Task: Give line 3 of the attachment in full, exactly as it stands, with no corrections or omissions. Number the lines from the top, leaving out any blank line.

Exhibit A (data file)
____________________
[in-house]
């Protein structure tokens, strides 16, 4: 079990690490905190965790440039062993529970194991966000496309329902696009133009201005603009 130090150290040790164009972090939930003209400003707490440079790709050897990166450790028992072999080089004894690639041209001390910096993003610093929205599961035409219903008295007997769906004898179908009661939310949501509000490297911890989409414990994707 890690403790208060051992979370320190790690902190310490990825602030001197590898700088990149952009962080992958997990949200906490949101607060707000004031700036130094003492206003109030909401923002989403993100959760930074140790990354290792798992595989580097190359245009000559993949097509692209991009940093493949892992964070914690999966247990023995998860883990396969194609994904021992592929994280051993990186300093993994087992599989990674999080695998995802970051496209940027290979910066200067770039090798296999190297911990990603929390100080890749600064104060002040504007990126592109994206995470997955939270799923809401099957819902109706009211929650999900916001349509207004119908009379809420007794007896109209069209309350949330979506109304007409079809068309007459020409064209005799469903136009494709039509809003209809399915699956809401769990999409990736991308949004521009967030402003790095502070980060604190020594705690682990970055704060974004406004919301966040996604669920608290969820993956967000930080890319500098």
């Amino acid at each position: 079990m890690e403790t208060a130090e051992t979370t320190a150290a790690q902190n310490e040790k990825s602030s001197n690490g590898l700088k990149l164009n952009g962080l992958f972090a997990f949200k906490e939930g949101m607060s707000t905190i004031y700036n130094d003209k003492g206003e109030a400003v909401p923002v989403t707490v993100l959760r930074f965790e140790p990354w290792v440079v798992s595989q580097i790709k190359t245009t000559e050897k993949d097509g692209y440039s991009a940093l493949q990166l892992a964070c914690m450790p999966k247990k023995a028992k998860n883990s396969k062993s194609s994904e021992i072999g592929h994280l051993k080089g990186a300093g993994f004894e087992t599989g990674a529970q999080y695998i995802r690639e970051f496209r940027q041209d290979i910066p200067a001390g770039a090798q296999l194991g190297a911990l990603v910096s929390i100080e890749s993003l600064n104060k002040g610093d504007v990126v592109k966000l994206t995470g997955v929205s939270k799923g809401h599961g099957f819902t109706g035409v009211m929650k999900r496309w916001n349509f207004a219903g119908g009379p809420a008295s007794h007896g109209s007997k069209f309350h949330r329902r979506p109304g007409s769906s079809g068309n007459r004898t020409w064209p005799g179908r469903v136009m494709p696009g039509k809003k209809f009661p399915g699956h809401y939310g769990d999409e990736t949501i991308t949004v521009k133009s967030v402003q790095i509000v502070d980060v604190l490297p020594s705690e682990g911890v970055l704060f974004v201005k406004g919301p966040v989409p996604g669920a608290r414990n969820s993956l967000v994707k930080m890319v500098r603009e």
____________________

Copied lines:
């Amino acid at each position: 079990m890690e403790t208060a130090e051992t979370t320190a150290a790690q902190n310490e040790k990825s602030s001197n690490g590898l700088k990149l164009n952009g962080l992958f972090a997990f949200k906490e939930g949101m607060s707000t905190i004031y700036n130094d003209k003492g206003e109030a400003v909401p923002v989403t707490v993100l959760r930074f965790e140790p990354w290792v440079v798992s595989q580097i790709k190359t245009t000559e050897k993949d097509g692209y440039s991009a940093l493949q990166l892992a964070c914690m450790p999966k247990k023995a028992k998860n883990s396969k062993s194609s994904e021992i072999g592929h994280l051993k080089g990186a300093g993994f004894e087992t599989g990674a529970q999080y695998i995802r690639e970051f496209r940027q041209d290979i910066p200067a001390g770039a090798q296999l194991g190297a911990l990603v910096s929390i100080e890749s993003l600064n104060k002040g610093d504007v990126v592109k966000l994206t995470g997955v929205s939270k799923g809401h599961g099957f819902t109706g035409v009211m929650k999900r496309w916001n349509f207004a219903g119908g009379p809420a008295s007794h007896g109209s007997k069209f309350h949330r329902r979506p109304g007409s769906s079809g068309n007459r004898t020409w064209p005799g179908r469903v136009m494709p696009g039509k809003k209809f009661p399915g699956h809401y939310g769990d999409e990736t949501i991308t949004v521009k133009s967030v402003q790095i509000v502070d980060v604190l490297p020594s705690e682990g911890v970055l704060f974004v201005k406004g919301p966040v989409p996604g669920a608290r414990n969820s993956l967000v994707k930080m890319v500098r603009e």